ShareThis Page
Port Authority crashes up by a third |

Port Authority crashes up by a third

Crashes involving Port Authority of Allegheny County buses and T rail cars have increased by more than 35 percent in the past five years, while the number of more serious and fatal incidents has dropped.

At least eight people were injured in three bus crashes since last month, including an elderly Bellevue man whose arm was run over July 19 as he ran alongside a bus Downtown, and three passengers suffered neck, head and back injuries last week when the bus driver slammed on the brakes to avoid a car on the North Shore.

There were 145 incidents involving Port Authority vehicles in fiscal 2006, which ended June 30, up from 108 in 2002. Transit officials, however, say they believe many of the incidents were not related to crashes and instead involved slips and falls.

“We have to count it all and that number doesn’t say how many times we’re at fault,” said authority spokesman Bob Grove. “But nobody here is really feeling there’s been any jump in the number of accidents, even though the raw number is up.”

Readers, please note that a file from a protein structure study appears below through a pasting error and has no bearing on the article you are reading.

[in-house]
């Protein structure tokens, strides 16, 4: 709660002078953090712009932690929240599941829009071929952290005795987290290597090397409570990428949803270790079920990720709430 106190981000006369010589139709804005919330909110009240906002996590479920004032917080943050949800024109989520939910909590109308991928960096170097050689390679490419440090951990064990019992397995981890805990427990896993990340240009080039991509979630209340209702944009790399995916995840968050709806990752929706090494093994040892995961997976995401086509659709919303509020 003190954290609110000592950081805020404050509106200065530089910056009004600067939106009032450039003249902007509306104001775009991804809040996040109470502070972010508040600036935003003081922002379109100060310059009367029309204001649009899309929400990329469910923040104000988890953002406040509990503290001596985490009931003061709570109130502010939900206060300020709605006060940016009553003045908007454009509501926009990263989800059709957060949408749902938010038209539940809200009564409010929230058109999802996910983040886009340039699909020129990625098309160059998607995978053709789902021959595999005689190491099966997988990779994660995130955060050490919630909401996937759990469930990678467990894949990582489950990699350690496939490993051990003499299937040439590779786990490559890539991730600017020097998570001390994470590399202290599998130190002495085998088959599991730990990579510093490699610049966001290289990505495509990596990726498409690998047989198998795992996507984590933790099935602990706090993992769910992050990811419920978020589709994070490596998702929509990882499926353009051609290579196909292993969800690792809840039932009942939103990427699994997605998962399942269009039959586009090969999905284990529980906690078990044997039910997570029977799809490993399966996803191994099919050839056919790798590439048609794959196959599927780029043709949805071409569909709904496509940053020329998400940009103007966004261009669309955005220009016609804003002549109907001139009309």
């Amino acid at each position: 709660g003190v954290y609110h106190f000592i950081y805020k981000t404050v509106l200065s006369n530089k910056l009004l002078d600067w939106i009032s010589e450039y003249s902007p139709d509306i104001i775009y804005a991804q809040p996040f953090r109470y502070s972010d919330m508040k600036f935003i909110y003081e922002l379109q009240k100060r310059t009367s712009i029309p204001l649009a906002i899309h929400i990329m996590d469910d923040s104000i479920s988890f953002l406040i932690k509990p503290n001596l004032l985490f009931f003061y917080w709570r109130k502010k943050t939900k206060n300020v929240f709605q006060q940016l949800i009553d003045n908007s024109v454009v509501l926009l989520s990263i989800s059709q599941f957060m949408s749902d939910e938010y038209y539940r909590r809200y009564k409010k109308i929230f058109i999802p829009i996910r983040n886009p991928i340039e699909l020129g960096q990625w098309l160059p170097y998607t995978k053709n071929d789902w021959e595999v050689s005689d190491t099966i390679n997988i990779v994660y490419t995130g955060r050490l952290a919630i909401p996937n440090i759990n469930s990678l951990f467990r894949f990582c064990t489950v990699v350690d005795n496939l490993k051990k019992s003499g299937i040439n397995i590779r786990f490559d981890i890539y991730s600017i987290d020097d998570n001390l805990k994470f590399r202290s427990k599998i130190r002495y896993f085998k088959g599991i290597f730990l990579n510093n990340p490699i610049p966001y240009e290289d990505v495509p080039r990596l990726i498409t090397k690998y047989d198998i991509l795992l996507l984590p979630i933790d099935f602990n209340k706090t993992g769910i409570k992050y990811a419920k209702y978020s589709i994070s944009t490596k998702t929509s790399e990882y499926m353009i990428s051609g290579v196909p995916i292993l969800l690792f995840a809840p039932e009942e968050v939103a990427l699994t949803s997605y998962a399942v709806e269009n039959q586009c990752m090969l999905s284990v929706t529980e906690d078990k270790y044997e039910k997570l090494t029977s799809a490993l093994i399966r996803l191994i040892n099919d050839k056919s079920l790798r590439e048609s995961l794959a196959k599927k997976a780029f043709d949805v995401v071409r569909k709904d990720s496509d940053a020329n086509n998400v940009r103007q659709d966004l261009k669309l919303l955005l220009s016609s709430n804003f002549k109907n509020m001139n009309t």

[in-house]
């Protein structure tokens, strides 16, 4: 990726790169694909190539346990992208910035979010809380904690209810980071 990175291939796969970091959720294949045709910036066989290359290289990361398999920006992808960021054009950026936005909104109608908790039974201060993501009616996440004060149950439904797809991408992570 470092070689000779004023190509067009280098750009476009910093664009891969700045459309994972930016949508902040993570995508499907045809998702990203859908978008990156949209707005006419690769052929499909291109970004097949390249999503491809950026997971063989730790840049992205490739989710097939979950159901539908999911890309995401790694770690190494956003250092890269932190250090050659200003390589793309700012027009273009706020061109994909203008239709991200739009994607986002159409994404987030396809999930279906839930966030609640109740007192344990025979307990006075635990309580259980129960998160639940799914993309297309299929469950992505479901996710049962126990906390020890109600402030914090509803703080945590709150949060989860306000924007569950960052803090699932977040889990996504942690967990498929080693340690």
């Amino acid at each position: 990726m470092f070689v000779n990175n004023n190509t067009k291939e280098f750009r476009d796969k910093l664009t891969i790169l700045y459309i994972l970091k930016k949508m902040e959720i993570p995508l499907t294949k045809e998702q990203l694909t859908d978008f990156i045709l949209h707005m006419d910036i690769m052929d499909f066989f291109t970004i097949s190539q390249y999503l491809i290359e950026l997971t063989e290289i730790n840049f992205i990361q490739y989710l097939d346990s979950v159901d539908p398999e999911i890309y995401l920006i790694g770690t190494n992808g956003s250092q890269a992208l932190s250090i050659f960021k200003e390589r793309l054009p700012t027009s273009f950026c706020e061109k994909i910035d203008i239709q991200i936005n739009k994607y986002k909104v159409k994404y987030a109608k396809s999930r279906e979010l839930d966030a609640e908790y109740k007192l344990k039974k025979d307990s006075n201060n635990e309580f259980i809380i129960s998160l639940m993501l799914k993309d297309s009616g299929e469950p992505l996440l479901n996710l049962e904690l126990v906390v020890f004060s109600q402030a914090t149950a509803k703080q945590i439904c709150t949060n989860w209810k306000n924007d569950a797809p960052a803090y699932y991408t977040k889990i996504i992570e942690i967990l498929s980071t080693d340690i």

There is some evidence to back Port Authority’s case, but the agency, which serves 230,000 riders a day in Allegheny County and parts of surrounding counties, was unable to separate the slip-and-fall accidents from the crashes. Port Authority’s data combine the two types of incidents.

Authority Operations Manager Steve Banta said he does not believe the number of vehicle crashes has increased much in recent years.

“I don’t see anything alarming in the numbers,” he said. “This is not an easy town to drive a car through, much less a 40-foot bus.”

Other statistics support the authority’s claim:

= Serious wrecks dropped from six in 2003 to one in 2006. These involved multiple injuries, fatalities or property damage exceeding $25,000.

= Fatalities fell from five in 2003 to zero in 2006.

= The number of claims filed against the authority plunged from 2,847 in 2000 to 1,825 in 2006. About 95 percent were injuries not related to crashes, Grove said.

= Restitution paid to the authority by other drivers faulted in wrecks involving buses or T cars rose, from $370,242 in fiscal 2002 to $538,000 in fiscal 2006.

Rarely is a Port Authority driver cited or charged following a crash, and the agency does not keep track of how many are, he said.

The authority declined to reveal how many drivers it has reprimanded in connection with crashes, citing an internal employee policy that prohibits the release of such information.